Canada's indigenous movement gains momentum
Are the country's First Nations groups being denied their rights and being targeted by the government?
Inside Story Americas Last Modified: 02 Jan 2013 09:51
Canada's Idle No More movement began as a small social media campaign - armed with little more than a hashtag and a cause.
The movement is spearheaded by Theresa Spence, the leader of the Attawapiskat, a small native band in northern Ontario.
Spence is now 22 days into a hunger strike on Ottawa's Victoria Island, just across from the Canadian parliament.
Spence and other First Nations groups are demanding better living conditions for Canada's aboriginals, and they are angry at the country's government, led by Prime Minister Stephen Harper, which they accuse of trying to erode their land and sovereignty rights.
Canada's aboriginal communities have long been disproportionately affected by poverty.
Although that is a slightly narrower gap than 10 years previously, it would still take 63 years to achieve income parity.
The same study also found the annual income gap between other Canadians and aboriginals is $7,083 higher in urban settings, and $4,492 higher in rural settings.
And First Nations groups say Bill C-45, which is one of their main concerns, is just the latest bid by the government to change laws protecting the rights of Canada's indigenous people.
Its changes affect all Canadians, not just First Nations.
The bill amends laws that govern waterways and environmental protection. Canada's government says the changes are necessary to clear up 'red tape' and protect the economy.
But First Nations protesters say their lands, treaty rights and sovereignty are being eroded.
They say they were never consulted while C-45 was under consideration, and that is a violation of Canadian law, even though native groups repeatedly asked Harper to meet with them to discuss their concerns.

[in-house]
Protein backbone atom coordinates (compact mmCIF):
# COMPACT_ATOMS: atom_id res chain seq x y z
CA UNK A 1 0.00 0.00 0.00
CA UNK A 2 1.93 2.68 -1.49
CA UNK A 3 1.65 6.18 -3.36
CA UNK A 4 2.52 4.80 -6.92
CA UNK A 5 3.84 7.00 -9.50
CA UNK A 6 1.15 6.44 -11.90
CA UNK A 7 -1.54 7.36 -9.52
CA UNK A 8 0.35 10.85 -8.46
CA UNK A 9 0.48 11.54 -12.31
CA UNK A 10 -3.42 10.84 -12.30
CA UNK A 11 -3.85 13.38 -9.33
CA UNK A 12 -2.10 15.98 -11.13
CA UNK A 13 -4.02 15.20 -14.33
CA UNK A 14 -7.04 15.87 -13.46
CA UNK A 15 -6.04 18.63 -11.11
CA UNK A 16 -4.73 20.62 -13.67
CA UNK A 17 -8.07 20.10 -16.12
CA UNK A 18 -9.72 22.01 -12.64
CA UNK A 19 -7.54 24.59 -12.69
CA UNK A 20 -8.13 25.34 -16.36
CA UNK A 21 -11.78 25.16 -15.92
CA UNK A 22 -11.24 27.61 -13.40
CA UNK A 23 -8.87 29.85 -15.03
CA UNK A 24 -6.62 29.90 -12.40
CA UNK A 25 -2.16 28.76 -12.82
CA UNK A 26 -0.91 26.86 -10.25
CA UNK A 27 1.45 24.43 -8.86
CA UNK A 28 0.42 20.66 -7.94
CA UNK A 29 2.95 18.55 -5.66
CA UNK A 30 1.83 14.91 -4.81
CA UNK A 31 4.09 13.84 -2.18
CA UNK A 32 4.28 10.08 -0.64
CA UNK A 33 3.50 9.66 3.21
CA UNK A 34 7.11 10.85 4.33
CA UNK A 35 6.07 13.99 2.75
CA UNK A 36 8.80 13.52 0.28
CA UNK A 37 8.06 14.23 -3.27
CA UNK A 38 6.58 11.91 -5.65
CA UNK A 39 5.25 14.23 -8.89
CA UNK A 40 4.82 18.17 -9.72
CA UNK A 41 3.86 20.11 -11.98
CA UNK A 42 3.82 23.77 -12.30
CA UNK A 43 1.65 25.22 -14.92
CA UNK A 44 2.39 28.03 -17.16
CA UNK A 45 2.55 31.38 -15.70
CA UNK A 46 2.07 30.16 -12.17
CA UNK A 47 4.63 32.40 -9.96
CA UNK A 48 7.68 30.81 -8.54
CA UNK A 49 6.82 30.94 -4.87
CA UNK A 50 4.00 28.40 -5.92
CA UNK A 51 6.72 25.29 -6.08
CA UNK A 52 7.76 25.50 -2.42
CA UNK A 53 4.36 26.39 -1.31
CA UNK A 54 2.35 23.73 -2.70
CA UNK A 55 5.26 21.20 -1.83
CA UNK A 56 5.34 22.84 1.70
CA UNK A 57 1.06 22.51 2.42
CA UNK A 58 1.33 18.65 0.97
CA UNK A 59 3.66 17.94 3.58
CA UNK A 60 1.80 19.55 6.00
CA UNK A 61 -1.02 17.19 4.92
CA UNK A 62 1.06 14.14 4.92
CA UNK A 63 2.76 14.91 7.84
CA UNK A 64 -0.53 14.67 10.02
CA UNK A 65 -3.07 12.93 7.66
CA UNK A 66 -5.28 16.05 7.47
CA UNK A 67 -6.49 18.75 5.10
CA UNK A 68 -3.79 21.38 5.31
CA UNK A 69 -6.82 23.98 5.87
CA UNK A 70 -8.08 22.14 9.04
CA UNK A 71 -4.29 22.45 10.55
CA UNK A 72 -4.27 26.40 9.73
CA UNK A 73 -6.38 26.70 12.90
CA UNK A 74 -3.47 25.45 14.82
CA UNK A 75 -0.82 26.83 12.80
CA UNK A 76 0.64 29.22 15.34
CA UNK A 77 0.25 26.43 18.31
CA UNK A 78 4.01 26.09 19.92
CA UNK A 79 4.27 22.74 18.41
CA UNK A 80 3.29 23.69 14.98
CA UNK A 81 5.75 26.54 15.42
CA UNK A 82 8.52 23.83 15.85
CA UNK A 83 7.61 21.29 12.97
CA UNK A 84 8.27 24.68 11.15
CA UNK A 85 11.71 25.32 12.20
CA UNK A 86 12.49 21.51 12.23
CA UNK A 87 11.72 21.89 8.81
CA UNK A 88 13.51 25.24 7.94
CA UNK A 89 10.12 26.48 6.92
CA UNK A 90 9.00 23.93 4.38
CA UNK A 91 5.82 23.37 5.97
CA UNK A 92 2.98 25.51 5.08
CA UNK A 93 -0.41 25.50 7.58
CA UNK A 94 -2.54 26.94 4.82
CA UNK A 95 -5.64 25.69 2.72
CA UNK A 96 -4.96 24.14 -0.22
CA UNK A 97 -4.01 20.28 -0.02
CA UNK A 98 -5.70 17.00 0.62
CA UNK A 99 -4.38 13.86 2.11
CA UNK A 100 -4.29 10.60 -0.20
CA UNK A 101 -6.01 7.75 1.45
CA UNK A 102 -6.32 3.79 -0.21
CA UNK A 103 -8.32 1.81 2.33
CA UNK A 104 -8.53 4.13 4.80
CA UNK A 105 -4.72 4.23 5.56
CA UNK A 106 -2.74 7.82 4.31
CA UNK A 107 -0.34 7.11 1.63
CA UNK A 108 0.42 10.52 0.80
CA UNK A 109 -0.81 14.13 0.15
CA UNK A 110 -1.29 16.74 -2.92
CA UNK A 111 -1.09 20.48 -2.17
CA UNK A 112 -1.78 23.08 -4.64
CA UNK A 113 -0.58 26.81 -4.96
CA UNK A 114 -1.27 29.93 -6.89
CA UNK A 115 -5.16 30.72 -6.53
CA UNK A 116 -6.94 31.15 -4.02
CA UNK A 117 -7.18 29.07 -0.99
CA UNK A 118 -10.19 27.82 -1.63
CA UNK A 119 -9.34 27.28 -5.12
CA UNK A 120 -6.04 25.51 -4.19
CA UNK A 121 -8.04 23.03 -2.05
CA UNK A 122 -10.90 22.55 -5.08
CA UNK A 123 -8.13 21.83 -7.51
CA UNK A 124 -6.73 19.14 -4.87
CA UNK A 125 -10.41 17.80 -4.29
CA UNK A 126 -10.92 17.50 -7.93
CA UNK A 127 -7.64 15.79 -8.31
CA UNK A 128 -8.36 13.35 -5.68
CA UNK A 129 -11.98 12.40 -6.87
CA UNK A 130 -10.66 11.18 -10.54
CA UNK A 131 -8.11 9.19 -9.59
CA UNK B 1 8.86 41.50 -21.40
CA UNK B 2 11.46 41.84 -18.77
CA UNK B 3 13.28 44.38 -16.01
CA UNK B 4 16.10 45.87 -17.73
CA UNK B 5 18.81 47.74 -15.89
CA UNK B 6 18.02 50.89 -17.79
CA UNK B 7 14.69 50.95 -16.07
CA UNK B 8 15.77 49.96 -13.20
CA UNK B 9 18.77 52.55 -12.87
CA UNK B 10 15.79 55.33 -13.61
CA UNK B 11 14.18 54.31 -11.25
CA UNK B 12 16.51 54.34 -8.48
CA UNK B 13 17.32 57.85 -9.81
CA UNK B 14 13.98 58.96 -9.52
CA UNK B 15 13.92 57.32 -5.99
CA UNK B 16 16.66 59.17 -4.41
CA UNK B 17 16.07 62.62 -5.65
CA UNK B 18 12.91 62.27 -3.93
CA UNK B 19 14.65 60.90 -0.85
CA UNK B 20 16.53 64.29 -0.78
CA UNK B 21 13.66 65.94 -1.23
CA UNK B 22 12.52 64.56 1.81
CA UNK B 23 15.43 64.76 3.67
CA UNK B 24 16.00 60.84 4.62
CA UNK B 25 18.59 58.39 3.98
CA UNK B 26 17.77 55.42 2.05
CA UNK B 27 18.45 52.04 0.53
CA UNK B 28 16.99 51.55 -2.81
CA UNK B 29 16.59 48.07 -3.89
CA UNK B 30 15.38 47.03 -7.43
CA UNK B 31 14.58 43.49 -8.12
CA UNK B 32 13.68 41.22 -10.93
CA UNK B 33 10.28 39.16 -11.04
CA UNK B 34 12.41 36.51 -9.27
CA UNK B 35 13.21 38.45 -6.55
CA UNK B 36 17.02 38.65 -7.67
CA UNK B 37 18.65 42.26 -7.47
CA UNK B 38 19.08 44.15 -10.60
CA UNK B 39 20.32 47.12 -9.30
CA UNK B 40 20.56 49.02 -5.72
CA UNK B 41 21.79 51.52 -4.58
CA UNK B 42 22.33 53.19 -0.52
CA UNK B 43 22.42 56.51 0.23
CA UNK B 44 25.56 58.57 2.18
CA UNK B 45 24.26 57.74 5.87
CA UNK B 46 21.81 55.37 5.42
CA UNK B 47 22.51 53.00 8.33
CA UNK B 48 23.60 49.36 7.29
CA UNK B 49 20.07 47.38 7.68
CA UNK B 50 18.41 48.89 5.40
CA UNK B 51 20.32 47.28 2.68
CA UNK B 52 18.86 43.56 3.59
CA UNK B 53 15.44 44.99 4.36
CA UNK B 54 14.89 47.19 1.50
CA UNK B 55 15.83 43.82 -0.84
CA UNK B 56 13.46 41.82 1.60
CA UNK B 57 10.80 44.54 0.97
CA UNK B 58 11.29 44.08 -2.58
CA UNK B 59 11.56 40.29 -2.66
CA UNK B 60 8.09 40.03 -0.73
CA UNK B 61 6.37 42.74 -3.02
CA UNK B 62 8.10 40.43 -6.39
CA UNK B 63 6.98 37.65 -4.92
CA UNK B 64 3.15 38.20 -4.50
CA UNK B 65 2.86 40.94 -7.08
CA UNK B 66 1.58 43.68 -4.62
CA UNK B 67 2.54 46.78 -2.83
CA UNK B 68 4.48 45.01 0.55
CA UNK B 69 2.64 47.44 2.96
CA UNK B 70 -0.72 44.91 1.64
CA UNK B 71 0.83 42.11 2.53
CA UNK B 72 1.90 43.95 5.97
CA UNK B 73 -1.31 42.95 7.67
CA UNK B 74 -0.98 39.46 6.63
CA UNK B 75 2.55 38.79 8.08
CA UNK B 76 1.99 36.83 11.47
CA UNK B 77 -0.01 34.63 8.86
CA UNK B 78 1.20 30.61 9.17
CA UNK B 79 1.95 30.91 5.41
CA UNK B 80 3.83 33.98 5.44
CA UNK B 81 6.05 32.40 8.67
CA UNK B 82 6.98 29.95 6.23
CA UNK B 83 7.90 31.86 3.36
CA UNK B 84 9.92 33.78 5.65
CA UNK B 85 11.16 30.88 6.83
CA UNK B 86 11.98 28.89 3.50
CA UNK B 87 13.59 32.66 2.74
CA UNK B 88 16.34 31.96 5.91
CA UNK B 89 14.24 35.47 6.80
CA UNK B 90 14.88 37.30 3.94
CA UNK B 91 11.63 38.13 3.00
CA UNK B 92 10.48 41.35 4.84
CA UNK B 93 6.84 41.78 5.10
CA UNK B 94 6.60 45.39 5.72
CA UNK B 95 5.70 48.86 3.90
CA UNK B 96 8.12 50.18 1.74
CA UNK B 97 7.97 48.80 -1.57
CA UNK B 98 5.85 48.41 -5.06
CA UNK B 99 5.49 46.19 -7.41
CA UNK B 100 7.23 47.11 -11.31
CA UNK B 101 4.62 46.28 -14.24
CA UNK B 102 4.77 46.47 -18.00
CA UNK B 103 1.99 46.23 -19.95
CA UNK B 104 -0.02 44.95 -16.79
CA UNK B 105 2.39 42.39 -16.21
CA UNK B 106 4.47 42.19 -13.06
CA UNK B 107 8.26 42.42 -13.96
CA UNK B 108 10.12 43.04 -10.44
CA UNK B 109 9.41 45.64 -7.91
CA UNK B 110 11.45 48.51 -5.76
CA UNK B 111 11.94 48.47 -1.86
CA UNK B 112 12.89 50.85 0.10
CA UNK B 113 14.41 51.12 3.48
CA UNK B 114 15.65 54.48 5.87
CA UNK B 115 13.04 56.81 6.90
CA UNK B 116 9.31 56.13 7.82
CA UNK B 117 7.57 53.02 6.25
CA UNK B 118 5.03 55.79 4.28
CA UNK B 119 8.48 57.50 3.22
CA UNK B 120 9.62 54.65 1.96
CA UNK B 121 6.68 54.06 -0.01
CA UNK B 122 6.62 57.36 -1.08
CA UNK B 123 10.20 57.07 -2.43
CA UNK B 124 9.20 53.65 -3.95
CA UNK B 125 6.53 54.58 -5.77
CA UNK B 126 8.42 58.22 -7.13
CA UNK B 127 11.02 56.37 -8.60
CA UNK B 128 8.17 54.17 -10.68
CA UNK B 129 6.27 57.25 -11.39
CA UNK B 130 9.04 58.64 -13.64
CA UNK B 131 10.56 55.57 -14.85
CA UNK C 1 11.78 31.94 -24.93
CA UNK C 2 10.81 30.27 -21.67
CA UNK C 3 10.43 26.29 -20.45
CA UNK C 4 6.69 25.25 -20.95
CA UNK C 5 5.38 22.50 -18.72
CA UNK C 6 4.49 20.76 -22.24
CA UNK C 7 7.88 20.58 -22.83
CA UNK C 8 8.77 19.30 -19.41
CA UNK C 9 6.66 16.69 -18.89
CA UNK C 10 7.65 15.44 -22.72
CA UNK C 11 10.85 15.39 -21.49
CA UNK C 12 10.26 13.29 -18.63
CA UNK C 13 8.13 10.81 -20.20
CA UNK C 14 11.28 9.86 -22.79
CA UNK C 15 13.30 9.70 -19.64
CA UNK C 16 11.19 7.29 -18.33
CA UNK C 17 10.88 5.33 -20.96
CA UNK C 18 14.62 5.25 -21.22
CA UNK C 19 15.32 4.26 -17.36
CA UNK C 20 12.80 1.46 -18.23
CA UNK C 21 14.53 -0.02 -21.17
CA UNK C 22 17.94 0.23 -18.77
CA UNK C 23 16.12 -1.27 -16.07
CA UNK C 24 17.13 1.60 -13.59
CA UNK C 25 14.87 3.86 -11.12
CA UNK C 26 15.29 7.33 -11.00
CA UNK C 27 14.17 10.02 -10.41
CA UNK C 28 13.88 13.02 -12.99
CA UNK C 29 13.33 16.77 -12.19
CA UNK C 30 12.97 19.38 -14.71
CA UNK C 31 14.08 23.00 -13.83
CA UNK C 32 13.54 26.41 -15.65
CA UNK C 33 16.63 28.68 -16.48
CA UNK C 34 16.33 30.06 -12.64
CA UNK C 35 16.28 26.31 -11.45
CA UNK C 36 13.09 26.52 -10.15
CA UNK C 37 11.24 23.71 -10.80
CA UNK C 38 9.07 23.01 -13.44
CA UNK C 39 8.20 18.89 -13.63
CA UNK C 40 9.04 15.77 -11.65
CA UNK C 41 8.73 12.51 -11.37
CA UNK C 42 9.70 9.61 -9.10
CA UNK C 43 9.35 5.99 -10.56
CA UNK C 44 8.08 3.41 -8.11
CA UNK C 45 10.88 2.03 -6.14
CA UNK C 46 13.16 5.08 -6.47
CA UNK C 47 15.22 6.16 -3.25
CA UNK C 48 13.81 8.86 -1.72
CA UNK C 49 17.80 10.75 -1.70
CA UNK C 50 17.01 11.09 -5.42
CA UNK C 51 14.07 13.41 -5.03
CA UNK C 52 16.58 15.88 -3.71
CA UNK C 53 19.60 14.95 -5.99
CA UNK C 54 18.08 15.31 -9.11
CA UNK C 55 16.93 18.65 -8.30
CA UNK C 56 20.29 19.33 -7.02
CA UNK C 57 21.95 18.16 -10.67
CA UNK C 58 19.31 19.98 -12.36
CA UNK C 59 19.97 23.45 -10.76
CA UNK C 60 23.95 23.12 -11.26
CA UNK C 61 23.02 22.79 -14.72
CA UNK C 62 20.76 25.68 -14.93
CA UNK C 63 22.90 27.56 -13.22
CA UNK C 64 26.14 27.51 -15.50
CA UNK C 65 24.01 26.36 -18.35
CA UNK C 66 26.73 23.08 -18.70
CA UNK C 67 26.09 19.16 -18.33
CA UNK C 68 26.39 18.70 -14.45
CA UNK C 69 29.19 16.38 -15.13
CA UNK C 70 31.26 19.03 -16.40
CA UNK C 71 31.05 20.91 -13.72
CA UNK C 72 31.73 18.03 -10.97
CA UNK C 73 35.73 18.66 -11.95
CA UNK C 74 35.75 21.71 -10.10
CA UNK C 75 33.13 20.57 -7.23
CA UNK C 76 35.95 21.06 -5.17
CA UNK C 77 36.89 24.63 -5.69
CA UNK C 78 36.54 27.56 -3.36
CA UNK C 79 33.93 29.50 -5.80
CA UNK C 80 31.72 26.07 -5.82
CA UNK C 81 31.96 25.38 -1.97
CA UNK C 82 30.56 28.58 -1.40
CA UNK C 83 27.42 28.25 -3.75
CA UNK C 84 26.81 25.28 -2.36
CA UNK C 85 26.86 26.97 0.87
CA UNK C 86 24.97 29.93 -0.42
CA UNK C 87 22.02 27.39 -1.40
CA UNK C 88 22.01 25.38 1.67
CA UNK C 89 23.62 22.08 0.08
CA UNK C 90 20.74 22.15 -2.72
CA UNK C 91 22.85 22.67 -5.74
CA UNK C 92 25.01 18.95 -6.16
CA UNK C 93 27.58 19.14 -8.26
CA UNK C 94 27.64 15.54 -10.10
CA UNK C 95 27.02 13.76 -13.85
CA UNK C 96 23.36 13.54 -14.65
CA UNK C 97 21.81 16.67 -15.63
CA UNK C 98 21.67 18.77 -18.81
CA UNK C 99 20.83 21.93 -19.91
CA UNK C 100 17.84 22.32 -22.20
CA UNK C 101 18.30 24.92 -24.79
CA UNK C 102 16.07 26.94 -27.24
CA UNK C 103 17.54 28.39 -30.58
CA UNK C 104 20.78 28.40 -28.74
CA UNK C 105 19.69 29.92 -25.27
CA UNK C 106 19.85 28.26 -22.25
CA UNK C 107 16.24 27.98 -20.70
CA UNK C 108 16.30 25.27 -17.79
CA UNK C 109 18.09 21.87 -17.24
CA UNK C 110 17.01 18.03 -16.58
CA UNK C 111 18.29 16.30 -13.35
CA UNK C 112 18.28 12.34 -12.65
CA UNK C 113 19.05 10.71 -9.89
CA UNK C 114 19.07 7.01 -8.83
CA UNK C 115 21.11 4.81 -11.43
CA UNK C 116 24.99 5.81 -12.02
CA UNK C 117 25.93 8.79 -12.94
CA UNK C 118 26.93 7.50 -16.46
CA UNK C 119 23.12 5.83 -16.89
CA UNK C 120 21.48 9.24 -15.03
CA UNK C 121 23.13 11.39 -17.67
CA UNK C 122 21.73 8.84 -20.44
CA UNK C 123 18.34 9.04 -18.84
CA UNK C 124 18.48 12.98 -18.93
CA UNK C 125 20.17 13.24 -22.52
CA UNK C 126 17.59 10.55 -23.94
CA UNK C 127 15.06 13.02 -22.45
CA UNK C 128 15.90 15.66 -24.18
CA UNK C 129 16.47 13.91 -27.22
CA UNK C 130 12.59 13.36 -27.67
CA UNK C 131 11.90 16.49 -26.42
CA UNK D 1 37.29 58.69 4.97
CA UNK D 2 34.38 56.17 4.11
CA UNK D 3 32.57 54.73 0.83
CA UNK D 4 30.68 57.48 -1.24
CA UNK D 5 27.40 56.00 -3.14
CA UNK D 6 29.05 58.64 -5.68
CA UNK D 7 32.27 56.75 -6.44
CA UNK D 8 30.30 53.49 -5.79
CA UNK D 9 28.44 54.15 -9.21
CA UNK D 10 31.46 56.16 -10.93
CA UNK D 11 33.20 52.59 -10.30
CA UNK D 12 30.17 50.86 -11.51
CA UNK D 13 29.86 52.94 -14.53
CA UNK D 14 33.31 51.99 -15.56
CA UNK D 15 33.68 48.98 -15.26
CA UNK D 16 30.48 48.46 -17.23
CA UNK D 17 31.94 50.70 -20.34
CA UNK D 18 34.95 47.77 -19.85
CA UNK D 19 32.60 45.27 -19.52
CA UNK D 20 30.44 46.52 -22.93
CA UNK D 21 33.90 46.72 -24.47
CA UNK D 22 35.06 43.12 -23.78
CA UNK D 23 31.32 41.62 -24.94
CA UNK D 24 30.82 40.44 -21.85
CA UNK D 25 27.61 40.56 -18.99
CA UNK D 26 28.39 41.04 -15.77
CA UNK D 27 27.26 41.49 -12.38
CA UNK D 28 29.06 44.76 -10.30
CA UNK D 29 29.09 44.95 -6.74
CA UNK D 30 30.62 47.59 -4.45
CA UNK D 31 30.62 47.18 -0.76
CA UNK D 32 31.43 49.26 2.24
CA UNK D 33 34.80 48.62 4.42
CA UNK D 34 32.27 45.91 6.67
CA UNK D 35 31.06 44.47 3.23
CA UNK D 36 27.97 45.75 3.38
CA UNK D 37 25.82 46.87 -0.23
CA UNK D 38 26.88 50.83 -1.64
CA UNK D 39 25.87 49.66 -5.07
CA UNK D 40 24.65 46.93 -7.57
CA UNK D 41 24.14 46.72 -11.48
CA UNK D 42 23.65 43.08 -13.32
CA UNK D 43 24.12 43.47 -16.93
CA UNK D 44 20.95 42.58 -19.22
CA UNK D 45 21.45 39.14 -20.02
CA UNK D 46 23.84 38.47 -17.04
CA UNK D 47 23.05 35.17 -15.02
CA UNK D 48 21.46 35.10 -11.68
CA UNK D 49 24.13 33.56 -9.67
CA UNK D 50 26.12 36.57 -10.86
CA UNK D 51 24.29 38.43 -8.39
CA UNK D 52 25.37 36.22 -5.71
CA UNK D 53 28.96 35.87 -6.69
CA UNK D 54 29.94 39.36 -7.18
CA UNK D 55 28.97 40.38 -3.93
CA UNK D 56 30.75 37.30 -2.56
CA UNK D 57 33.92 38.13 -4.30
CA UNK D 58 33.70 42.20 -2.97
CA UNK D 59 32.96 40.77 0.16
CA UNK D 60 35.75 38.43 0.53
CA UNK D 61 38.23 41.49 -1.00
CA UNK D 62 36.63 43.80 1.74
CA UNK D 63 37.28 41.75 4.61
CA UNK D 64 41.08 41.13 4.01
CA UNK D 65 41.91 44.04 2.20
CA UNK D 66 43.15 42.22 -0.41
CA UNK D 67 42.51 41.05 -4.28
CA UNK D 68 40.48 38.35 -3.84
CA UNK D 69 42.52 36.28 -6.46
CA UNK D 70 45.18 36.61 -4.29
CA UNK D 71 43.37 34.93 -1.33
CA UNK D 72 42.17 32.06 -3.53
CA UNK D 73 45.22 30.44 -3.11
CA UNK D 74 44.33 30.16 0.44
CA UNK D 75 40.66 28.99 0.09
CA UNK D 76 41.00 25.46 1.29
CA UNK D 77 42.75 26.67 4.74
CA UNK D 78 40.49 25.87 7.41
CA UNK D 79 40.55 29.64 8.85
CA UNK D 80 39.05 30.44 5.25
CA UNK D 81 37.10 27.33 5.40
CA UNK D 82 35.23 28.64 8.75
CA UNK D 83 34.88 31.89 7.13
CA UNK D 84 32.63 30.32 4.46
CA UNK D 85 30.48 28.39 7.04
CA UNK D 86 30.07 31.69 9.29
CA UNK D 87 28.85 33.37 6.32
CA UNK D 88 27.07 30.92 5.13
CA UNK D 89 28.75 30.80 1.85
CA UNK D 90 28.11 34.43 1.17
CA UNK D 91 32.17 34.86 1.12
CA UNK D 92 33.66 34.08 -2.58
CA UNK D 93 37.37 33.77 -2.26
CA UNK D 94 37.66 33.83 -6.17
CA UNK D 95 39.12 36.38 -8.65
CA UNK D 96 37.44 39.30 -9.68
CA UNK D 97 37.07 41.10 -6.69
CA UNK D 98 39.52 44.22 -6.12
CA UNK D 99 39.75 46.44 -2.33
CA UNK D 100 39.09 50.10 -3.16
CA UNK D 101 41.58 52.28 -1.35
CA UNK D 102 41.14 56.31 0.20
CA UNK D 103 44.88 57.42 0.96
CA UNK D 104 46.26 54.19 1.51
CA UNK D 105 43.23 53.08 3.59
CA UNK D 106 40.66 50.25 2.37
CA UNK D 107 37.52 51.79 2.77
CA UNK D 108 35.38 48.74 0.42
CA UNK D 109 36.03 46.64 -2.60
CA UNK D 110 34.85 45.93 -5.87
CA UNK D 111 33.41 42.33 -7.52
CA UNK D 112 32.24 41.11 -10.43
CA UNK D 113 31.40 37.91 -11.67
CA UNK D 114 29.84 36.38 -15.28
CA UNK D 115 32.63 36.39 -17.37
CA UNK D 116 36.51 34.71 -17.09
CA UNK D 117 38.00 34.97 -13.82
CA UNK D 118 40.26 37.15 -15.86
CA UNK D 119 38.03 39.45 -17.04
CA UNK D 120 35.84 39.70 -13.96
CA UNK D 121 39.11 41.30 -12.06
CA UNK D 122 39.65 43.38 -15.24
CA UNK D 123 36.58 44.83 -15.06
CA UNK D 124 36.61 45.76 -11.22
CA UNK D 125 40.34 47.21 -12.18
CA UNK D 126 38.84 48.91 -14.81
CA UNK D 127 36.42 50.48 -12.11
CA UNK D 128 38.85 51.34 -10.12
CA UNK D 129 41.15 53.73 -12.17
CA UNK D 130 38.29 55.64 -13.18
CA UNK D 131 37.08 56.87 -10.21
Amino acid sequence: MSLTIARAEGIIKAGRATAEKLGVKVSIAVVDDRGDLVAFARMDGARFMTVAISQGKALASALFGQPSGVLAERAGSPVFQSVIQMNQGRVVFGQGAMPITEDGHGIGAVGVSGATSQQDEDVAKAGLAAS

They also point out that the government has repeatedly supported limits on First Nations' authority, despite promising not to approve any changes to the Indian Act.
Spence says: "It is time for everybody to work together. That means the government too – to treat us with respect and honour the treaty. The purpose of that treaty was to go in peace and honour each other and respect each other and slide together with the future, not to go separate ways. And this is what's been happening with the government. He's not listening or honoring our leadership.
"So that was the purpose of that treaty – to be partners. But we feel like the way it is right now we are more like a slave to the prime minister, not a partner."
So, are Canada's First Nations groups being targeted by the country's government? And what are the rights of the indigenous people?
Inside Story Americas, with presenter Kimberly Halkett, discusses with guests: Pamela Palmater, a lawyer and chair in Indigenous Governance at Ryerson University, Toronto, and Clayton Thomas-Muller, an indigenous rights activist and tar sands campaign co-director at the Indigenous Environmental Network.
Inside Story Americas invited several conservative MPs to join the panel but they all declined. However, John Duncan, the minister of aboriginal affairs and northern development, sent the following statement.